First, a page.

17. However, hopefully the courts will be reasonable and actually consider whether she’s competent to make the decision to have an abortion or not rather than to dismiss the case outright.

    They’d best hurry the hell up with a decision then.  At three months the procedure is much safer than it is later in the pregnancy – and at the rate the courts move, the kid will be in Kindergarten before they decide s/he can be aborted.

  18. I love how the judge ruled she was too immature to make the choice of getting an abortion….but somehow it seems, at 13 and homeless, she is mature enough to raise a child!

    Actually, the rest of society will be raising both this girl and her child.  And I don’t know about anybody else, but I cannot afford to keep paying for everybody’s mistakes.

  19. The Swine sez:

    For once, I think I have to completely agree with Consi.

    So THAT’S how all this ice got here … Lucifer just did a triple axel.  wink

  20. Actually, the rest of society will be raising both this girl and her child.  And I don’t know about anybody else, but I cannot afford to keep paying for everybody’s mistakes.

    Keep focusing on the big mistakes (Iraq, corporate golden parachutes, what have you) instead of sweating the penny stuff, Cindi!

  21. Keep focusing on the big mistakes (Iraq, corporate golden parachutes, what have you) instead of sweating the penny stuff, Cindi!

    Oh, Ingolfson, I keep telling myself that, but my outrage meter lately has been in warp drive.  Good advice, though.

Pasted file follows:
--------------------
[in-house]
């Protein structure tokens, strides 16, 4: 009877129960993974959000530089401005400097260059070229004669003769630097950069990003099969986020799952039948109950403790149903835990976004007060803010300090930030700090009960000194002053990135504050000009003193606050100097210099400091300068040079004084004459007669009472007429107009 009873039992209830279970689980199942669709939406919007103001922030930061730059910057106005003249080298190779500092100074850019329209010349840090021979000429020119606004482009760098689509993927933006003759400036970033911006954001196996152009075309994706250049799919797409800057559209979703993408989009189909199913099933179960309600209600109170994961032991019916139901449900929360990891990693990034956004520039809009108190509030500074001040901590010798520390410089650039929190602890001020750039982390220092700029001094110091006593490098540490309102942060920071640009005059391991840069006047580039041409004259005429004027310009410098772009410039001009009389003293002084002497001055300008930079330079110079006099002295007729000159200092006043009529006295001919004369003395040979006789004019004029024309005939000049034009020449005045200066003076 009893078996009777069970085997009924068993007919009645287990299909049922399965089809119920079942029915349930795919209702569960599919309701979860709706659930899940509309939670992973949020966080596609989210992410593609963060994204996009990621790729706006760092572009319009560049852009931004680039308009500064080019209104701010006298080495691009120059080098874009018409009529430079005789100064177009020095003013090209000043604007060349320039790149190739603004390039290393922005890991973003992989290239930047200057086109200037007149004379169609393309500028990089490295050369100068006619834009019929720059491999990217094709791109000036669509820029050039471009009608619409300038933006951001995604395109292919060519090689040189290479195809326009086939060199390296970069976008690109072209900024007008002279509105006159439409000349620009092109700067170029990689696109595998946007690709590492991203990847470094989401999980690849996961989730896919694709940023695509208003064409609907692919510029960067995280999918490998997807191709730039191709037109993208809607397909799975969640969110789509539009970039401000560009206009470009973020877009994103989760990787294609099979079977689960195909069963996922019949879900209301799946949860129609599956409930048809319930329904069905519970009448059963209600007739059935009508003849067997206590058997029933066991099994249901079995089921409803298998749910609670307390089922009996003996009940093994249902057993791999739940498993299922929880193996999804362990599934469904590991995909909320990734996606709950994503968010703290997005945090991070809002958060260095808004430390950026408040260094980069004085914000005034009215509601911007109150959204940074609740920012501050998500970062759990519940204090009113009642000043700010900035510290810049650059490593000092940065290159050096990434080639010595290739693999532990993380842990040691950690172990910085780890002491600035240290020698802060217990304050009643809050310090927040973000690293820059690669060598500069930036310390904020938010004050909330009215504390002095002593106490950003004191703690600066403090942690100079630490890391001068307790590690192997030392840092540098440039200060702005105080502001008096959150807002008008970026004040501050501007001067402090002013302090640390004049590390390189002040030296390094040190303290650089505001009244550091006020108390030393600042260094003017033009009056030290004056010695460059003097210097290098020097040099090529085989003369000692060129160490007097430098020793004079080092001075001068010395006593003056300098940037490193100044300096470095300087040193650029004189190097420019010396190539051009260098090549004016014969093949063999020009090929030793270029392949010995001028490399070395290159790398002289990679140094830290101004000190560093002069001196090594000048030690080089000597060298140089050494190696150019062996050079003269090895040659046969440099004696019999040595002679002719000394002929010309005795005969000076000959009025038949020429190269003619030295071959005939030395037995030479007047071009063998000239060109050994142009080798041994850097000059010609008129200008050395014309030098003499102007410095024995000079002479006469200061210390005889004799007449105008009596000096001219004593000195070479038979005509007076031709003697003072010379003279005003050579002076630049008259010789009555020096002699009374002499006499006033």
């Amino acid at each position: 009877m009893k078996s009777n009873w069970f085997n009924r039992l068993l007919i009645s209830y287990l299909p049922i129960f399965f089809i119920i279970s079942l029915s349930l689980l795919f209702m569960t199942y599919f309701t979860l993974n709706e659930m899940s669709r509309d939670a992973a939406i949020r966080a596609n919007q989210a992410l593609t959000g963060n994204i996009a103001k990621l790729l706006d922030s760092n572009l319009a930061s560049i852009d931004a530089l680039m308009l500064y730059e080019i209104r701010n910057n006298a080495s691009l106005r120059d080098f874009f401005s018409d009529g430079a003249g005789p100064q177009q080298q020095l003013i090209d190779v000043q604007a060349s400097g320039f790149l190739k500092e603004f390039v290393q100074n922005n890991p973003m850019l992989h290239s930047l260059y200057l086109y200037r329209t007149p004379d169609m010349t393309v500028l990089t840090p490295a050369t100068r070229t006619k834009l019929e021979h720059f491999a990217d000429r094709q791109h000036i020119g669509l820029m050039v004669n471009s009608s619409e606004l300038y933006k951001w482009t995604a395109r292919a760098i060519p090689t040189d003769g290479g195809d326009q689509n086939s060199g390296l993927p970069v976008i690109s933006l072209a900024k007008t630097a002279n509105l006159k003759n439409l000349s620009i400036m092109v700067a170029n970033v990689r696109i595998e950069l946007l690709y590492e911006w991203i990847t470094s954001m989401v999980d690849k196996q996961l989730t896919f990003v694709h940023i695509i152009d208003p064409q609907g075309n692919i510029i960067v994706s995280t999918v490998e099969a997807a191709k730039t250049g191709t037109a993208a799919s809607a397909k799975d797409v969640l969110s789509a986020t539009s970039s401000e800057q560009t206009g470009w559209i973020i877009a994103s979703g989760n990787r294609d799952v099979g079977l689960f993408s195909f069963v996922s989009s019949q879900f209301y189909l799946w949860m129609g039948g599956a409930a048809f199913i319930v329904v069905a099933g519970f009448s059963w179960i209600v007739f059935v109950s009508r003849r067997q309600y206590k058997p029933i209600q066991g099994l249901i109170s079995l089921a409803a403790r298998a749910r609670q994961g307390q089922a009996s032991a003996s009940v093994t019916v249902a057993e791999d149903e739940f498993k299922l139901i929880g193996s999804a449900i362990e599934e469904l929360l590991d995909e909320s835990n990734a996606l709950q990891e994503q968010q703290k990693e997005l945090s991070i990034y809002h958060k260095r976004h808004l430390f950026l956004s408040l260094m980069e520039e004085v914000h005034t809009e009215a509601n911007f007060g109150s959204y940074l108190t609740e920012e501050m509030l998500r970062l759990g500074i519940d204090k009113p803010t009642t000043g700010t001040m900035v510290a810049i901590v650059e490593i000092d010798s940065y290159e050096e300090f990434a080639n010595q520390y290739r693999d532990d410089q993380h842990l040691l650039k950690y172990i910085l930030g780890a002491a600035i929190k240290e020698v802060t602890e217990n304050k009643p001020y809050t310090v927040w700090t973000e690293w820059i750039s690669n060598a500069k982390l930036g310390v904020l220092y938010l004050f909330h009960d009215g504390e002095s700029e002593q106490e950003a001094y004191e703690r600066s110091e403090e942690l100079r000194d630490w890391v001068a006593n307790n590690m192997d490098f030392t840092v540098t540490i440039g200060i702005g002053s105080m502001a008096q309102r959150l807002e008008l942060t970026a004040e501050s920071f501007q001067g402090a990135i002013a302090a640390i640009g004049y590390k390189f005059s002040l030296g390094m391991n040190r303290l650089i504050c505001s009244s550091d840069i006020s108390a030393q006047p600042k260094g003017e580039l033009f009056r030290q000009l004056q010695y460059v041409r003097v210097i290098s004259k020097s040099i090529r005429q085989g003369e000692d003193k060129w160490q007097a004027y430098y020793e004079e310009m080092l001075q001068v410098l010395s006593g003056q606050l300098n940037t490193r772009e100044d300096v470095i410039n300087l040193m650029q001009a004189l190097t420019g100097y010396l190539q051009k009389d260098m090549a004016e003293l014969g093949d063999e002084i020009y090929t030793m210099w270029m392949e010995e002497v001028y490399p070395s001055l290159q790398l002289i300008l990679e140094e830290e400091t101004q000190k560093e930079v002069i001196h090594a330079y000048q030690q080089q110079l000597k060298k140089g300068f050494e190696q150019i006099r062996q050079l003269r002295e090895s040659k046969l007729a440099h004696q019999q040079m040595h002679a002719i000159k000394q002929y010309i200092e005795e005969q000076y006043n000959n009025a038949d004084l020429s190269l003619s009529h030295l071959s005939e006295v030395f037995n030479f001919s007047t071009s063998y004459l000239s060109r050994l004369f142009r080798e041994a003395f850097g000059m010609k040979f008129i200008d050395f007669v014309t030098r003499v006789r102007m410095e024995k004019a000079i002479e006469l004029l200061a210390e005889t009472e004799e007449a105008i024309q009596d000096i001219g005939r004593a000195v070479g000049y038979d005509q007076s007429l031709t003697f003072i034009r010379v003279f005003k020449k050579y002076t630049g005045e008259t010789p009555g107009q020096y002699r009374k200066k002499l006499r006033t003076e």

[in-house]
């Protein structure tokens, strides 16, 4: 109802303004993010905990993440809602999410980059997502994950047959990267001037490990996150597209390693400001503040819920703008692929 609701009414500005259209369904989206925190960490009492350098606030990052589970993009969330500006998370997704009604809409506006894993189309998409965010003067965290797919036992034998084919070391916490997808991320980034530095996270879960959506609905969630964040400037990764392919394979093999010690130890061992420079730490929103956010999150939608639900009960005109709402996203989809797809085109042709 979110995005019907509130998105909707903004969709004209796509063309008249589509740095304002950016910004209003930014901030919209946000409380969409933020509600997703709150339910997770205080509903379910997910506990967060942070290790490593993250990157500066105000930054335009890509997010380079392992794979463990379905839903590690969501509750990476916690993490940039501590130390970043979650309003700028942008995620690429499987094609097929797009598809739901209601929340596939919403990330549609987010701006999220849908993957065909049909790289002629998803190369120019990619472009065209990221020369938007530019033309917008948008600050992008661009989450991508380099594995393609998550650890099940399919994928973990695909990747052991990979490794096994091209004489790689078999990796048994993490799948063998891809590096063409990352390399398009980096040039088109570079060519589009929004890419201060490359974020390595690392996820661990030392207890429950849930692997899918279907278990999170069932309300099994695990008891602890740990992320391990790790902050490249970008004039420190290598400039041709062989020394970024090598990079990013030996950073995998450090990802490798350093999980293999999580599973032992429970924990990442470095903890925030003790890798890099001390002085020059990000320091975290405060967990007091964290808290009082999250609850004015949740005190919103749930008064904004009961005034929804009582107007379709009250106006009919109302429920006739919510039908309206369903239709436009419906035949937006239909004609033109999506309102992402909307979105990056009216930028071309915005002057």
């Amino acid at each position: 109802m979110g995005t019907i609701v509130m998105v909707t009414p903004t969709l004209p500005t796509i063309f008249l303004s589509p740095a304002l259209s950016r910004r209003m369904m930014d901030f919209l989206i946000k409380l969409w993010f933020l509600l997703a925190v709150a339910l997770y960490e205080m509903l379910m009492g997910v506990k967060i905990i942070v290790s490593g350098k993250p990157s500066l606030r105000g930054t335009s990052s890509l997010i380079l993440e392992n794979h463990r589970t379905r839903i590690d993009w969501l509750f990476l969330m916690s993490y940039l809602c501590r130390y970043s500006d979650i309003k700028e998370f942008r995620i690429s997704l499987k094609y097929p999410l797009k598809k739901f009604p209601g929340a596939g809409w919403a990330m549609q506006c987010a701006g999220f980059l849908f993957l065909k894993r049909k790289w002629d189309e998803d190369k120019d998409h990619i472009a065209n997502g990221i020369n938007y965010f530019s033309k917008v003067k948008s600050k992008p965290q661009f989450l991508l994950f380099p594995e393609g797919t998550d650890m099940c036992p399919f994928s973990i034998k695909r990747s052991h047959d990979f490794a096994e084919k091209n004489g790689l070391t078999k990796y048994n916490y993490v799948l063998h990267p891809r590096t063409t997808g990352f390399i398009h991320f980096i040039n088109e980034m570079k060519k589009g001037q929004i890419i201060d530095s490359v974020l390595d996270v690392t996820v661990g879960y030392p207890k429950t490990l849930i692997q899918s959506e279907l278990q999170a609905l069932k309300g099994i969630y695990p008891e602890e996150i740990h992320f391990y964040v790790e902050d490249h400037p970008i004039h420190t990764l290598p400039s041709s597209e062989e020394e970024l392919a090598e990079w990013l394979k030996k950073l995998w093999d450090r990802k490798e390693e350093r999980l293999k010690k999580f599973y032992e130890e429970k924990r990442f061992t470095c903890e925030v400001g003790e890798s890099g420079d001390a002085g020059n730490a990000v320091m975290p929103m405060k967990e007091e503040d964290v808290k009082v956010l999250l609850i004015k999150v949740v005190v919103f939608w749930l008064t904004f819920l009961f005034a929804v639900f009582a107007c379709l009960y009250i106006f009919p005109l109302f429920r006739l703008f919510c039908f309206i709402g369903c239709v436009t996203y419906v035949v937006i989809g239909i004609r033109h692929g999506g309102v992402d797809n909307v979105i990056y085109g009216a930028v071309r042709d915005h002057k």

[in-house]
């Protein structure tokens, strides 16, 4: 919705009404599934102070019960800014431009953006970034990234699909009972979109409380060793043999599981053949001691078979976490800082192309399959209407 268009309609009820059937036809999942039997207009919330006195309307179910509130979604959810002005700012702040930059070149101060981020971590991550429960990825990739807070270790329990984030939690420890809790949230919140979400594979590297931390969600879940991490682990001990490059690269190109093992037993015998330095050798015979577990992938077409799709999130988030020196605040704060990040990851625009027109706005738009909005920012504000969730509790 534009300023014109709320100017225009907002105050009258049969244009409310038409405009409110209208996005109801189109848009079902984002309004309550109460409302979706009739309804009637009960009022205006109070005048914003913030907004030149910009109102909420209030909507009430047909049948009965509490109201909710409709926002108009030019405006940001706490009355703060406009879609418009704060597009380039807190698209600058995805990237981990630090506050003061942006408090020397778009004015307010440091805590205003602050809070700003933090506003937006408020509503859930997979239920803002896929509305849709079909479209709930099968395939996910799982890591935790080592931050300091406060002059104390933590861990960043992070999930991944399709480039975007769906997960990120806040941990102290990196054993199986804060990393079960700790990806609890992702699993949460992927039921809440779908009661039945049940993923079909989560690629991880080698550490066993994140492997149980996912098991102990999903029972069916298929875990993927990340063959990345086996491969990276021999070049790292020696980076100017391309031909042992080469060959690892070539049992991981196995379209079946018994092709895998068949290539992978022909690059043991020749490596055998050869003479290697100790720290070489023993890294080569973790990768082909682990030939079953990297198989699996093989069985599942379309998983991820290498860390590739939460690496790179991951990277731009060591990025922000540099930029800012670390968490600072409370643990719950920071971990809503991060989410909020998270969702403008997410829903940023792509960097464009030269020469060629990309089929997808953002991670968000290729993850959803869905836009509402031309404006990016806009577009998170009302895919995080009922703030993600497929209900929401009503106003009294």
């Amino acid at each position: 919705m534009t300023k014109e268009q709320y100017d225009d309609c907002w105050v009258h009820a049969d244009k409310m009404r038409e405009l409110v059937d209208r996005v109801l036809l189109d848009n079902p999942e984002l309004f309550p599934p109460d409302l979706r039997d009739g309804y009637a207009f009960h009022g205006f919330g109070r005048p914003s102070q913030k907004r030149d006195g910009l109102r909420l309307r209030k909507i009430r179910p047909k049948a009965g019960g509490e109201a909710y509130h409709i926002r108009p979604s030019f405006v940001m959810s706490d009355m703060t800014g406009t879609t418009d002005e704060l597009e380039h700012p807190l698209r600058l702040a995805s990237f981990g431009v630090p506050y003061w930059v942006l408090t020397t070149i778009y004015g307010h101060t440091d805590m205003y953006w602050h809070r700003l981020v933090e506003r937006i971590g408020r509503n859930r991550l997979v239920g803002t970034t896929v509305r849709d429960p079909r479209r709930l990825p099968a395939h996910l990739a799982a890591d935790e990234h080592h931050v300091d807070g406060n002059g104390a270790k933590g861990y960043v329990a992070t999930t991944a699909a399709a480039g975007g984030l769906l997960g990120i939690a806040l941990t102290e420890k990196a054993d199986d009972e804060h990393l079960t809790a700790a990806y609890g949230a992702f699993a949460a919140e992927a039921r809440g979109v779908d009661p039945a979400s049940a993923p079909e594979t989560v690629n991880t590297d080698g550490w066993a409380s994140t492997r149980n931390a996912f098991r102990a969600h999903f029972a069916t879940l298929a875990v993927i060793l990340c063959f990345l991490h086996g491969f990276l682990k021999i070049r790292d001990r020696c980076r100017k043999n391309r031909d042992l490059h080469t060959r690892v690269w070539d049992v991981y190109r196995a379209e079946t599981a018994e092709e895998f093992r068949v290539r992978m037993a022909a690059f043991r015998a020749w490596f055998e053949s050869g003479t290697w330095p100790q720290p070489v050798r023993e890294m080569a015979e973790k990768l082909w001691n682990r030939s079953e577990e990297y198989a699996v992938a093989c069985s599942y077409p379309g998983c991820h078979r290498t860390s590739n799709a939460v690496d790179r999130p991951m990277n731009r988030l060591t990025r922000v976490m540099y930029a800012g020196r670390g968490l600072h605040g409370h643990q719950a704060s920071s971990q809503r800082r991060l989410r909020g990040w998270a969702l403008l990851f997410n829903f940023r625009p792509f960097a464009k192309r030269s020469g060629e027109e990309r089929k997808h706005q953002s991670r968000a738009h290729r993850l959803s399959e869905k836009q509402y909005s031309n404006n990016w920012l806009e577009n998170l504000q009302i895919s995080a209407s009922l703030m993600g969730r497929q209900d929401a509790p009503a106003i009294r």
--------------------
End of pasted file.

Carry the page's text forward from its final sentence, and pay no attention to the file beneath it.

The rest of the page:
22. Ingolfson, is that you in your gravitar?  You look so suave!

    For all the yap about “personal responsibility” I have noticed that opposition to abortion seems to be disconnected from issues of ability to support children.  All those “penny” mistakes do add up.  How is it “family values” to force a 13-year-old to bear a child in a society that talks about adoption but pushes a sentimental framework for keeping your children even when you are still a child yourself?

  23. DOF,

    I completely agree with you, that’s why I hope the courts find that she’s competent to make the decision to have the abortion.  I mean, I think it would have been easier if the state had given its consent as her guardian but since it didn’t….

  24. Looks like the judge got some common sense

    Judge: Florida DCF cannot bar teen from getting abortion

    The girl told the judge she was struck by the fact that a counselor told her a pregnancy would be riskier than abortion.

    “Since you guys are supposedly here for the best interest of me, then wouldn’t y’all look at the fact that it would be more dangerous for me to have the baby than to have the abortion?” Alvarez told her she had “a very good point.”

  25. Just as a follow up to this story, the Dept. initially said it would appeal the case.  Jeb Bush stepped in and the appeal has been dropped.  The case is over and the girl will get an abortion if that is what she decides.

  26. I’ll join you in that drink, leguru and consi.  I’m buying (if you come to Vienna)

  27. We fight for the right to further diminish the value of life?!? And wonder why people are doing such twisted and outlandish things. Not purely blaming abortion for desensitizing but it is a factor.

Leave a Reply

Your email address will not be published. Required fields are marked *

This site uses Akismet to reduce spam. Learn how your comment data is processed.